Workplace Safety, OSHA, and workers comp

Workplace Safety, OSHA, and workers comp

This page will point to some basic Human Resources (HR) practices around workplace safety and workers comp.  In addition, HR managers have maintained an HR listserve, which will be transitioned to an HR group on the present ( website.

For those co-ops that have not had an HR audit at all or not recently, the content and value of such a review are discussed in an article, “Why a Human Resources Audit,” by Carolee Colter and Helena O’Connor; it is linked below under Related Content.

Injuries and workers comp claims are among the many things that should be in each worker’s personnel file; the various contents of such a file are covered by Carolee Colter in an article, “Personnel Files: What and why”; it is linked below under Relatef Content.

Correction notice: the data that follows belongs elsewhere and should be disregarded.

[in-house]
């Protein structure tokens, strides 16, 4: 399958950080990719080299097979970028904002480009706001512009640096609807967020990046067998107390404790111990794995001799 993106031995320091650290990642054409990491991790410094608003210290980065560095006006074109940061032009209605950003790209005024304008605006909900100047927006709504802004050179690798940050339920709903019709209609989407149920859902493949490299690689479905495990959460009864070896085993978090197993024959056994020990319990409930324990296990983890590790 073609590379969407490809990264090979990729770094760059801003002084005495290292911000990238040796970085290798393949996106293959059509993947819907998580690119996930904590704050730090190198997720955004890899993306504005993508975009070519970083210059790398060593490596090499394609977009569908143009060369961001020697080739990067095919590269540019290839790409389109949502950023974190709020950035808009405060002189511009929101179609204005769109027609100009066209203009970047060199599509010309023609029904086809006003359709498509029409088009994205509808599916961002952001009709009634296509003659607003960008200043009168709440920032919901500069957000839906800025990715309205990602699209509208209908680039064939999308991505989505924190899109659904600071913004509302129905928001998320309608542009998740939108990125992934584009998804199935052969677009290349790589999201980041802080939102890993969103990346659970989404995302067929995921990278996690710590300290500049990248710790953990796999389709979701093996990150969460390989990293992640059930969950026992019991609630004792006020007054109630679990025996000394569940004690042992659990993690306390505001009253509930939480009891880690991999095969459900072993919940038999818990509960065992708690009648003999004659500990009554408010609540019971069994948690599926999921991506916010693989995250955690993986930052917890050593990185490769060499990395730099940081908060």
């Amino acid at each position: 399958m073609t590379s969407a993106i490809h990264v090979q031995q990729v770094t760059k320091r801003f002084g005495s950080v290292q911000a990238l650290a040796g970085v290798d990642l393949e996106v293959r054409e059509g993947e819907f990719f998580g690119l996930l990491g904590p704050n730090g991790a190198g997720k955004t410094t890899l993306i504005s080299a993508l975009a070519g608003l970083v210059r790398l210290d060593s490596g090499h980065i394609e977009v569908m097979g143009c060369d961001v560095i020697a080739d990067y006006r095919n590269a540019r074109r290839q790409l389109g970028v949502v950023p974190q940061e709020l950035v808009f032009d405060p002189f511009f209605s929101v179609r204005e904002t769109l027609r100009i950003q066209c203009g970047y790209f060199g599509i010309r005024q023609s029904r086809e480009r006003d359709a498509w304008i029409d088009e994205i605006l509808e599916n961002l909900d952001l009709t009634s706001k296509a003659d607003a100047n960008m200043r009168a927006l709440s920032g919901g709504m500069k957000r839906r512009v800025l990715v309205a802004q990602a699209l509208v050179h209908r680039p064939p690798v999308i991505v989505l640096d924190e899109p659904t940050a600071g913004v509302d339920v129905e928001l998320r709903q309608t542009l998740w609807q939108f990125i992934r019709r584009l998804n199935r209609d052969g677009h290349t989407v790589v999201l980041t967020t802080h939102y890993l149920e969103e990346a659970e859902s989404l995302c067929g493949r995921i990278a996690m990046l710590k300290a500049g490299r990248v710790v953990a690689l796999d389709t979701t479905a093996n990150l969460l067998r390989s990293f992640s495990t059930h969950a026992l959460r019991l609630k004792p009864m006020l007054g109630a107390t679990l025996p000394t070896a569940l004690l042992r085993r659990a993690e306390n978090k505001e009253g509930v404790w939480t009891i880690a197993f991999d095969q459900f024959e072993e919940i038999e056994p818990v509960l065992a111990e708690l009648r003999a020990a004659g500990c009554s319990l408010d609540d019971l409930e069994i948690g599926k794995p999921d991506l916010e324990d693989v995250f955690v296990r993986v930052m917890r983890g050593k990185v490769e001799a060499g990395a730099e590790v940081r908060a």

On workplace safety compliance issues, most state departments of labor will provide free posters summarizing the issues.  OSHA (Occupational Safety and Health Administration) will likewise provide posters summarizing workplace safety requirements:

The special problem of long-term work-related injuries or disability receives comment on the HR managers’ listserve, including this by Michelle Weber of Olympia Food Co-op (May 28, 2012):  

“The Family Medical Leave Act allows for an employee to be granted unpaid (or paid) leave for up to 12 weeks/year for their own or a family member's serious medical condition, without loosing their job, shifts, seniority, pay, etc. Their position can be covered temporarily, but they are entitled to it if they can return after 12 weeks.  

"We have an emergency leave fund, so folks can get additional sick leave if they run out on a case like this. And then we have a long term disability plan that kicks in after 180 days of a disabling condition if the person still can't work and pays them 60% of their former wage.”

Item Details

Resource Type: Document Page
Created date: March 3, 2013
Last Updated: May 29, 2015